College of Arts & Sciences celebrates 150 years of excellence

It’s graduation day at Husky Stadium.

During the commencement ceremonies, students stand when their school or college is called. When students from the College of Arts and Sciences are asked to stand, “it seems like the whole stadium rises,” Ana Mari Cauce, dean of the College, says with pride and delight. No wonder. The College of Arts and Sciences awards more than 70 percent of undergraduate degrees each year for the UW Seattle campus.

“The College is the foundation for a lot of what happens at the University,” Cauce explains. “Our faculty teach foundational courses for all undergraduates, not just those pursuing Arts and Sciences majors. Engineers need math and physics. I hope that future doctors will take a literature class as well as chemistry and biology.”

Beyond preparing students for careers, the College encourages them to become informed and engaged citizens. “We care about students being able to make a living, but we also want to help them make a life,” says Cauce. “Through liberal arts courses covering everything from art to international studies, students can explore their individuality. But they also learn about our common human experiences—how our society works, how people in different countries see the world. We provide courses that pay dividends throughout a lifetime in terms of the fullness of life outside of the workplace.”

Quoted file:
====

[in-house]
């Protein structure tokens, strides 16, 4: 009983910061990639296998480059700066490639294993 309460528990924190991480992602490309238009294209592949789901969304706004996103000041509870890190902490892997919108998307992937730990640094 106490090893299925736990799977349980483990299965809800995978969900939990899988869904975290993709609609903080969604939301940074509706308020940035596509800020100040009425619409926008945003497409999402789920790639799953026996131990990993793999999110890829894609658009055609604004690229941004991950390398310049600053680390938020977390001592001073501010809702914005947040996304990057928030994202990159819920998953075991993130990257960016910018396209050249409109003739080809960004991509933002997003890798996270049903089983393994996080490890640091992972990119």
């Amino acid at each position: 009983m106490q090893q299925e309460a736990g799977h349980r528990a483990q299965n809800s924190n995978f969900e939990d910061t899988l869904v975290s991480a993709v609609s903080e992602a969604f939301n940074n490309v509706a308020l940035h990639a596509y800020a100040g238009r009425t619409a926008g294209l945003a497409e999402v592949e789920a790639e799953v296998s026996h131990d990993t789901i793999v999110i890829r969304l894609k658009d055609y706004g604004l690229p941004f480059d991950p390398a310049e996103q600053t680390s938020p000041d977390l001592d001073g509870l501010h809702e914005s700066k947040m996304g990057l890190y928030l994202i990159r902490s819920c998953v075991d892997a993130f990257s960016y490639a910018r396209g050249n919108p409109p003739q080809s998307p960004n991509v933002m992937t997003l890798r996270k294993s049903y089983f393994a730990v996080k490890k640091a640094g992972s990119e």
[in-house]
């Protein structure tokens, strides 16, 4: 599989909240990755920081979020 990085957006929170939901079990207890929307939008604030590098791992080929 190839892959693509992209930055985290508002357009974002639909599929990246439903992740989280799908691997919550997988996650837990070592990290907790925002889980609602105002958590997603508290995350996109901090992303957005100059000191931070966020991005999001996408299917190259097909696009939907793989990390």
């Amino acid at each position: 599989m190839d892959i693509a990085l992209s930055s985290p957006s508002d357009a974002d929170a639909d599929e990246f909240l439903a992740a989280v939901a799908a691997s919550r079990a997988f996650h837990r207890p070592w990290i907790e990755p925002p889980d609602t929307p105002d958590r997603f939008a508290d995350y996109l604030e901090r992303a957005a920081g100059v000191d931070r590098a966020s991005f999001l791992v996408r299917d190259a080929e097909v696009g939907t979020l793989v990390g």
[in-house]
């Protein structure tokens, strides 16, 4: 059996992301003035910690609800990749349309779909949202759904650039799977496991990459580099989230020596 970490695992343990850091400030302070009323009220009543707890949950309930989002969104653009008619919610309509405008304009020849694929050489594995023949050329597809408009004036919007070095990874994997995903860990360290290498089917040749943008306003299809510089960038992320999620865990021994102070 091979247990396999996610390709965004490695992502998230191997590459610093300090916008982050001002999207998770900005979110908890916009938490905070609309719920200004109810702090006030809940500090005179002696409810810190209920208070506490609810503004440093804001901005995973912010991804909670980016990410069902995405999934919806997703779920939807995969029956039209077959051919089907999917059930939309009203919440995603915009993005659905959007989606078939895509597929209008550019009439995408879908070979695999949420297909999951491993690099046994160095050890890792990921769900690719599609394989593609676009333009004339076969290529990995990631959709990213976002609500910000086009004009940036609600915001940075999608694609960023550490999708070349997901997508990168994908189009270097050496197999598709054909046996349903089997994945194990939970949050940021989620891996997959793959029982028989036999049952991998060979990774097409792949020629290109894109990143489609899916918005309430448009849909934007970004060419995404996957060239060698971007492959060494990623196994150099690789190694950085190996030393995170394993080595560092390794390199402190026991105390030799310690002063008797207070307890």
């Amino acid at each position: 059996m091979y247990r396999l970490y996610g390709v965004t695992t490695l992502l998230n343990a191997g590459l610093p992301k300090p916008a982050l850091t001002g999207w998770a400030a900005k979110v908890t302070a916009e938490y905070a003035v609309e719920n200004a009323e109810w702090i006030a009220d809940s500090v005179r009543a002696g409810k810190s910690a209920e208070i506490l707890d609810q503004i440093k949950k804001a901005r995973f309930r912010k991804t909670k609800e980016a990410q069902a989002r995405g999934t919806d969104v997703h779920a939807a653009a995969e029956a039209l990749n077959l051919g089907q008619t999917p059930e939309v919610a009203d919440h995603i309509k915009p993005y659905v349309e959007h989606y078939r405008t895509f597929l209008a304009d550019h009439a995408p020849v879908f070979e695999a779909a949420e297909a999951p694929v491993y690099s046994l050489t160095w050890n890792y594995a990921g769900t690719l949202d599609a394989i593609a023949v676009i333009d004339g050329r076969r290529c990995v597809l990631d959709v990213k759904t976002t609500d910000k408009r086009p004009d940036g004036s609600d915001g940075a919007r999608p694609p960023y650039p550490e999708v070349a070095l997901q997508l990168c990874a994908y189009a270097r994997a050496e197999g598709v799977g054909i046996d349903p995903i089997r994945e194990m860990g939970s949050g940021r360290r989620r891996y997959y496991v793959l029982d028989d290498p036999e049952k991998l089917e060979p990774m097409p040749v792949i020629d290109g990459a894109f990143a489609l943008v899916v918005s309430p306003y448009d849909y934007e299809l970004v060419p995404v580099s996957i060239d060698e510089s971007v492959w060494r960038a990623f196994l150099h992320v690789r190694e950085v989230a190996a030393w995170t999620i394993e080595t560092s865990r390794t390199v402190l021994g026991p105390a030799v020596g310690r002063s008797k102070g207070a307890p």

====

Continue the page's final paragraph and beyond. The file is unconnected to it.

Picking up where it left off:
The College has been paying those dividends for generations. Tracing its roots back to the earliest days of the Territorial University in 1861, the College of Arts and Sciences celebrates its 150th anniversary this year, providing an opportunity to acknowledge the achievements of faculty, staff, and students—past and present—from Nobel and Pulitzer Prize-winning alumni to faculty recipients of the UW’s Distinguished Teaching Award.

History Professor Giovanni Costigan was the first Distinguished Teaching Award winner.

Legendary history professor Giovanni Costigan won the first Distinguished Teaching Award in 1970. Since then, half of all the awards have gone to Arts and Sciences faculty—including the College’s last three deans. As the oldest part of the University, the College of Arts and Sciences also has been an incubator for other UW programs. The School of Medicine, founded in 1946, incorporated the College’s Department of Anatomy. Computer Science began in the 1970s as a joint program between Arts and Sciences and Engineering; 20 years later, it moved into the College of Engineering. Most recently, the Arts and Sciences departments of Atmospheric Sciences, and Earth and Space Sciences, became part of the new College of the Environment.

“Research driven by curiosity often comes out of Arts and Sciences disciplines and moves to other schools,” says Cauce. “This is particularly the case when applications are developed out of basic research discoveries.”